It seems possible that they may be caused by the general nerve degeneration process that happens in the development of Parkinson’s. However, we don’t know whether these symptoms may have been present long before the person developed Parkinson’s (such as whether the person had a lifetime history of depression and anxiety problems). Therefore, we don’t know overall whether they are caused by the Parkinson’s disease process.

    It could be the case that there are other genetic, health psychosocial or lifestyle factors involved in the relationship that may put the person at risk of both these mental health conditions and Parkinson’s.

    This study is a valuable contribution to the research into Parkinson’s disease and its associated mental health symptoms. But unfortunately it provides no solid answer to the direct cause of development all of these symptoms.

    Analysis by Bazian. Edited by NHS Choices. Follow Behind the Headlines on Twitter. Join the Healthy Evidence forum.

    Links To The Headlines

    Depression 'more common' in early Parkinson's. BBC News, August 16 2014

    Links To Science

    de la Riva P, Smith K, Xie SX, et al. Course of psychiatric symptoms and global cognition in early Parkinson disease. Neurology. Published online August 15 2014



  • Macmillan finds cancer survival 'postcode lottery'

    “Cancer postcode lottery ‘costs 6,000 lives a year’,” reports The Times.

    This, and similar headlines, are based on cancer survival figures compiled by Macmillan Cancer Support. The cancer charity’s report suggests that the proportion of people who die within a year of a cancer diagnosis is two-thirds higher in poor-performing areas, compared with high-performing areas.

    These are shocking statistics, but it’s important to bear in mind that one-year cancer survival rates don’t give us the whole picture about the state of cancer care in England.

    In a press release, MacMillan reports that around 6,000 more people could survive for at least 12 months after their cancer diagnosis if average survival across the whole of England matched the top 10% of local healthcare regions.

    It identified areas such as Telford, Medway and Dagenham as having among the lowest cancer survival rates. Leafy Surrey, Dorset and Richmond had among the best cancer survival rates, according to the charity.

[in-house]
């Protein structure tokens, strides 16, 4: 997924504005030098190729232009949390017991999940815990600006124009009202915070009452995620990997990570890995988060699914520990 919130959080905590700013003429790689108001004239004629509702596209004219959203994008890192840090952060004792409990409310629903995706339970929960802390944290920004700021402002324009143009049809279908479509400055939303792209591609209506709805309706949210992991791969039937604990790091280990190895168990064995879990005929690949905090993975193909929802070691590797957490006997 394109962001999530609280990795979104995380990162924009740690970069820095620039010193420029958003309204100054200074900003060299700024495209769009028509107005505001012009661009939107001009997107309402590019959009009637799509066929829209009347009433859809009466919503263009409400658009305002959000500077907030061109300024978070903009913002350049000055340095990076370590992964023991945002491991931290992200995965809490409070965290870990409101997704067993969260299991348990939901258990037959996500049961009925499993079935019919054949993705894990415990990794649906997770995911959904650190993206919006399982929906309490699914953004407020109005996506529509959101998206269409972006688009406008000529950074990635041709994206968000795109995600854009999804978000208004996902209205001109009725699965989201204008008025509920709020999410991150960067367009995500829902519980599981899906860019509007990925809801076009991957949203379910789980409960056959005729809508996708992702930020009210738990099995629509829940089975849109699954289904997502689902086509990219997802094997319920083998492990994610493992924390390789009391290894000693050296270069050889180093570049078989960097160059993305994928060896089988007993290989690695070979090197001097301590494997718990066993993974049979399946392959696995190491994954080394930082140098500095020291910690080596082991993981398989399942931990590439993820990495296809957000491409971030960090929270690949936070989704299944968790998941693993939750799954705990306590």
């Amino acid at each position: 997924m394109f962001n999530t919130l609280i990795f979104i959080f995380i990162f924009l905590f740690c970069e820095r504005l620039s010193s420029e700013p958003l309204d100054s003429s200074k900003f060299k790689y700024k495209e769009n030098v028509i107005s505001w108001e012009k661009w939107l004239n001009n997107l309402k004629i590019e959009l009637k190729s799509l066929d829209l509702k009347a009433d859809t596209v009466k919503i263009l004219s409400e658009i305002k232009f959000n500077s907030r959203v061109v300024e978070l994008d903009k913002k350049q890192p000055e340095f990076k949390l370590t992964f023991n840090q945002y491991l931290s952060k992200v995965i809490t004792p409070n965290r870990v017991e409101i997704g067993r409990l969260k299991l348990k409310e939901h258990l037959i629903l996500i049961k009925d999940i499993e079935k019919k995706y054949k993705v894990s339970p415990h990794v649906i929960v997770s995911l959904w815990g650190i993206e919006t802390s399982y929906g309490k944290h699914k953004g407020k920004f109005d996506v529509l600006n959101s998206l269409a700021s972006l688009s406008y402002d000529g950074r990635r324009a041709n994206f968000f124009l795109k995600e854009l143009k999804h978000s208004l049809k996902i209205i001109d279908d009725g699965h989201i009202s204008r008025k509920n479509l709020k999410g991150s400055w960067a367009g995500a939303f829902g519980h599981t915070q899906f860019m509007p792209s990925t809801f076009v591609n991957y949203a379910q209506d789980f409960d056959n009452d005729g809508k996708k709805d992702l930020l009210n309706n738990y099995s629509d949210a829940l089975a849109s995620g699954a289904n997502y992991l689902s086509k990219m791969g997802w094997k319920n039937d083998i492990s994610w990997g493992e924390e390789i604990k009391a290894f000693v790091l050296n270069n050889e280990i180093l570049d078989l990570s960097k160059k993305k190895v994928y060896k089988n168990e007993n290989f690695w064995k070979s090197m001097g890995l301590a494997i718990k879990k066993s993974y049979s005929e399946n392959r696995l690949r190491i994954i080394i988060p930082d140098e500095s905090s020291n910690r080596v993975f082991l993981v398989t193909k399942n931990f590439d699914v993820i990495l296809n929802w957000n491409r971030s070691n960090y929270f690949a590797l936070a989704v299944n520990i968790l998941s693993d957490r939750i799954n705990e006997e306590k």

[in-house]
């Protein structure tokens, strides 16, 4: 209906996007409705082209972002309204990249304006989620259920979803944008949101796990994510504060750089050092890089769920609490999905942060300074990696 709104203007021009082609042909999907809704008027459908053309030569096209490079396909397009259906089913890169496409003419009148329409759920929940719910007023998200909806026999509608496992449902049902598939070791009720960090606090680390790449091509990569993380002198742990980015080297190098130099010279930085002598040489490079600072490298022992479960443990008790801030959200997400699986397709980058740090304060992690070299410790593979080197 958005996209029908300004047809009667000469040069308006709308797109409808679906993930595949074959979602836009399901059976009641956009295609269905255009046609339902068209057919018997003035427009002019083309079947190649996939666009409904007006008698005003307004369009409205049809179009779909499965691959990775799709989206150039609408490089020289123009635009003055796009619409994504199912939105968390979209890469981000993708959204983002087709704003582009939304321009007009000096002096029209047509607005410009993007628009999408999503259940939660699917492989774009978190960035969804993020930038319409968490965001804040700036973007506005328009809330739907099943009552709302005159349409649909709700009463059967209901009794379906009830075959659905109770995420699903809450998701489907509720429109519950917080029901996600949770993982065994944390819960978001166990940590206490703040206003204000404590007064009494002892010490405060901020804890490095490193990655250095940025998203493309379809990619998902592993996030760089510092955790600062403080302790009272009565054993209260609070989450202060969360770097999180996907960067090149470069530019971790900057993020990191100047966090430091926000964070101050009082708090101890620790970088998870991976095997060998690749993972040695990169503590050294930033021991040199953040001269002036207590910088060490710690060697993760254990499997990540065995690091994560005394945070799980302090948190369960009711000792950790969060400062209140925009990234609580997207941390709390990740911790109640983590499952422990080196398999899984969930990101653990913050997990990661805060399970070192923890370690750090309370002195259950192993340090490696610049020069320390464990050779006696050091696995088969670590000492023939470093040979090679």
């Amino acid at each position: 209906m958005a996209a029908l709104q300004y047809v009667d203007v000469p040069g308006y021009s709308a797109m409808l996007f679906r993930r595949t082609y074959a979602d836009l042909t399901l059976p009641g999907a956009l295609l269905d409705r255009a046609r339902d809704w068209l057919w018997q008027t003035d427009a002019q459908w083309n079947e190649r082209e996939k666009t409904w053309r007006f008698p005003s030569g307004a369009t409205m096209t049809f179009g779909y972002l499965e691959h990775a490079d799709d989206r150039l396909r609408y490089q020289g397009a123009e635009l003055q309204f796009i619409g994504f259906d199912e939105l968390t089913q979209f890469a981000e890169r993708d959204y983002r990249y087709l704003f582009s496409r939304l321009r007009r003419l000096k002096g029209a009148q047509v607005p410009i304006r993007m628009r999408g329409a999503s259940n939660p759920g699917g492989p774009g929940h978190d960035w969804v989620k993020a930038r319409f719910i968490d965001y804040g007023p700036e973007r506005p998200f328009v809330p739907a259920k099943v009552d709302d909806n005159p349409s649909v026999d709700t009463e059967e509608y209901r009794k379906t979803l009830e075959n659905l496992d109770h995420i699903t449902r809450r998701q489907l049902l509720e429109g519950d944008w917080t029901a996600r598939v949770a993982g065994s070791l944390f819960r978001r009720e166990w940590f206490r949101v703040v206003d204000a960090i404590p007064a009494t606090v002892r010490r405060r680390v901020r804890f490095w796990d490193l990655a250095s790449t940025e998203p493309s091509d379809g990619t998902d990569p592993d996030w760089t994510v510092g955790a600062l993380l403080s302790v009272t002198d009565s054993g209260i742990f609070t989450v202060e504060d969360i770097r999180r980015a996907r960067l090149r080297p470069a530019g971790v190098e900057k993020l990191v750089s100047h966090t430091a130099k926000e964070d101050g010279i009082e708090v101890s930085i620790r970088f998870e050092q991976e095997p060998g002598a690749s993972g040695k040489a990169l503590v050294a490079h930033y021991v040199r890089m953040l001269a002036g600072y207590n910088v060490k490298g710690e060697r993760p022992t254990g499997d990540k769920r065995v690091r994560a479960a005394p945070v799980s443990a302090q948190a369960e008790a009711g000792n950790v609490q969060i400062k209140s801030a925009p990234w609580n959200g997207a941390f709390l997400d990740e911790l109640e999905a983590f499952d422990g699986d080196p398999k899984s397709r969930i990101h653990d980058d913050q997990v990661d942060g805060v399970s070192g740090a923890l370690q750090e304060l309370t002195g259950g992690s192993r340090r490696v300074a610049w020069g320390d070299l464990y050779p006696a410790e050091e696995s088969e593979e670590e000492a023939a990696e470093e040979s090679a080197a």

MacMillan suggests that the differences in survival could be explained by differences in waiting times for urgent referrals and start of treatment, which should be a set standard across the country. The charity calls for this “looming crisis” in cancer care to be addressed.

     

    What does the MacMillan cancer survival report say?

    MacMillan used data from the Office for National Statistics (ONS) and London School of Hygiene and Tropical Medicine to find the estimates for one-year survival for all types of cancer combined for all adults (aged 15 to 99) in 2011.

    The average one-year survival for the whole of England was 68%. This means that roughly two-thirds of all people in England diagnosed with cancer survived for 12 months after they were diagnosed, and a third of people died by 12 months. In the 10% of regions with the best one-year survival rates in the UK, one-year survival was almost three-quarters, at 71%.

     

    What is the reason for the differences in one-year cancer survival?

    Links To The Headlines

    Cancer patients: best and worst places to live for survival revealed. The Daily Telegraph, August 15 2014

    Postcode lottery 'is killing 6,000 cancer patients every year': Proportion who die within year of diagnosis is two-thirds higher in worst-performing areas than the best. Mail Online, August 15 2014

    Cancer treatment in England: 'Inexcusable postcode lottery' causes 6,000 'needless' deaths. Daily Express, August 15 2014